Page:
However long you’ve been a game designer, you’re probably aware there’s a lot of people that go into making a game. If you’ve researched how to run a Kickstarter campaign, you’re already aware of how many hats you have to wear. Those roles are needed by a publisher, even if their roles are done behind the scenes. These other behind the scenes jobs are a great way to get your foot in the door in this industry, and Joe Slack’s newest book is here to tell you how. Go pick it up here, or keep reading for the full review.
Full disclosure: I received an complimentary pre-publication copy. All thoughts remain my own.
The promise made here is to get you up to speed on those many jobs, gigs, and opportunities you didn’t know were presenting themselves.
The book’s sections on Game Creation, Publishing, Freelancing, and other roles in the industry are clear enough, but plenty of attention needs to be paid to the introduction – specifically, the skills that are part and parcel to the industry. Interpersonal skills, problem-solving skills, and self-motivation are just a few of them, and Joe gives a reminder of the pay – it’s not the reason people seek to join this industry, after all.
Some common points are repeated multiple times:
- You’ll likely be wearing many hats, whatever your role might be. Your experience, skills, and networking are the main elements to help you hear about the jobs, especially considering how many jobs aren’t formally advertised.
- Becoming known as an expert in something is really helpful.
- A lot of jobs have to do with turning a great game into a great product. If you can help with that, there are opportunities.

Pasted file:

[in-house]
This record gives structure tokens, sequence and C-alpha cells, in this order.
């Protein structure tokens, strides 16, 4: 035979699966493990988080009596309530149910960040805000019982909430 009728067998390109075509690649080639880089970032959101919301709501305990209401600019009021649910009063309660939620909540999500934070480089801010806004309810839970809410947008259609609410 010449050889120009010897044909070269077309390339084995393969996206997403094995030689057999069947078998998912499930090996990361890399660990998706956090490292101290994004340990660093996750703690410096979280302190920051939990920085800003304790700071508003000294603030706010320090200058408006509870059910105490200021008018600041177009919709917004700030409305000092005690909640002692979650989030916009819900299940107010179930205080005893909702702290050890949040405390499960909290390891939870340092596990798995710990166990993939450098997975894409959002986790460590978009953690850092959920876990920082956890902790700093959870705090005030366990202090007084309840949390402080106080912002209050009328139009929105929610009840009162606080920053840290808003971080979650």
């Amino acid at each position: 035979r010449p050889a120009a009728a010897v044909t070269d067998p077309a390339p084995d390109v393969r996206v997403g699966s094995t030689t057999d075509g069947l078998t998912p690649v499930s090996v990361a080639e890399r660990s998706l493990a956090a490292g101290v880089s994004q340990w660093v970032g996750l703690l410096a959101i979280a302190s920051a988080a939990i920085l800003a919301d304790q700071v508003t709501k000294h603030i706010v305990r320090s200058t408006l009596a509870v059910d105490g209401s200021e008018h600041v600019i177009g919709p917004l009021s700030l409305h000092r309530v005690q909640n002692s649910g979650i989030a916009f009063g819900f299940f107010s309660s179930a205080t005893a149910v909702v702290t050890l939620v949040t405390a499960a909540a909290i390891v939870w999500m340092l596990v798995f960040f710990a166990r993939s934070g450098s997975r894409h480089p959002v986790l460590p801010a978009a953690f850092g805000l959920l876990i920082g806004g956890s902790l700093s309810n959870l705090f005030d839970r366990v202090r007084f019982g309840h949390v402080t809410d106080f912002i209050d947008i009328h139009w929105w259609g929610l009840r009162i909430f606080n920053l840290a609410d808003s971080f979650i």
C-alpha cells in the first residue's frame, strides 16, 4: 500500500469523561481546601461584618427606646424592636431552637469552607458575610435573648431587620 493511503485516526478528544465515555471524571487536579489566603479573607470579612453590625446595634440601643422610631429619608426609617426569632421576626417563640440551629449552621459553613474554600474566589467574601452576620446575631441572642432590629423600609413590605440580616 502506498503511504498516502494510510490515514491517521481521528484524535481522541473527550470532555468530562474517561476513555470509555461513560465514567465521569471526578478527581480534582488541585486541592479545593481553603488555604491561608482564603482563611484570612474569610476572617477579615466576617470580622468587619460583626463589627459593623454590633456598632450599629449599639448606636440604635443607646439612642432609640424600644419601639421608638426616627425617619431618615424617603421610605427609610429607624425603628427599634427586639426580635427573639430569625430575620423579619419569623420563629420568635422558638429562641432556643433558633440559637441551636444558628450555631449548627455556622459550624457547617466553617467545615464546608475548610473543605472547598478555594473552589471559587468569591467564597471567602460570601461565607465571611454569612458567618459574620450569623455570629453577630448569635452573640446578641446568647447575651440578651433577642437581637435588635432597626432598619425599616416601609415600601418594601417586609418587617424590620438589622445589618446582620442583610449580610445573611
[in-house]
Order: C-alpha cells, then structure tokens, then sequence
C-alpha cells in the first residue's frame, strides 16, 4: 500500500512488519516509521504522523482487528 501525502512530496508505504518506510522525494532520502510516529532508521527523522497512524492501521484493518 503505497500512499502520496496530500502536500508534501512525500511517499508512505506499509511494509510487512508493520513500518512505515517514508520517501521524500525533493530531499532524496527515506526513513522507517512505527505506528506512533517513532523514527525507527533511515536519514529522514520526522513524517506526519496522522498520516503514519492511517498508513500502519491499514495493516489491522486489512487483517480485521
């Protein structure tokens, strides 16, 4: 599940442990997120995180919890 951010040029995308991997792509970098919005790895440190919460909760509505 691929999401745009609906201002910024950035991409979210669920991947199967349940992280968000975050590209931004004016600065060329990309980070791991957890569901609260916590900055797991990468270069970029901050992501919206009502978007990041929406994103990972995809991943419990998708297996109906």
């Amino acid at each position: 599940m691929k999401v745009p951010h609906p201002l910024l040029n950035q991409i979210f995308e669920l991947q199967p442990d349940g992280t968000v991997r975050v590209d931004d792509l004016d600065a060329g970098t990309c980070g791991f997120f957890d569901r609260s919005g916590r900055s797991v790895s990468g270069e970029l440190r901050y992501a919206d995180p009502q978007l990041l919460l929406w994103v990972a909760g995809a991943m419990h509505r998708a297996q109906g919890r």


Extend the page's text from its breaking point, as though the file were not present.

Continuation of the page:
- There are plenty of different options across the many facets of the board game industry: artistic, financial, marketing, management, etc.
- Being able to package services can make your offering more valuable.
- Soft skills like problem-solving and time management are very important.
The section on freelancing is a reminder that the vast majority of jobs working in the board game industry are actually gigs run by freelancers, not formal, full-time jobs.
A section on other jobs is another reminder of just how many people make up the industry, from manufacturing to helping people enjoy board games to other out-of-the-box ideas.
The biggest strength of the book is the quotes from industry professionals across the spectrum. They’re not full-on interviews with back-and-forth questions and answers – instead, they’re quotes that give context to a point Joe is making.
Soft skills, connections, and provable ability to do the hard work often help people get jobs in this still-informal industry. Your experience in other industries is often as helpful, and being willing to start at the bottom or take a pay cut may also be necessary.
My biggest critique is that too much of what needs doing is real-world, in-person work — the sort of thing that’s been nearly impossible over the past year, and will still be rather difficult for awhile going forward. I would have liked to see Joe’s thoughts on networking or connecting with publishers virtually, even if it’s not as evergreen as the rest of the book will be.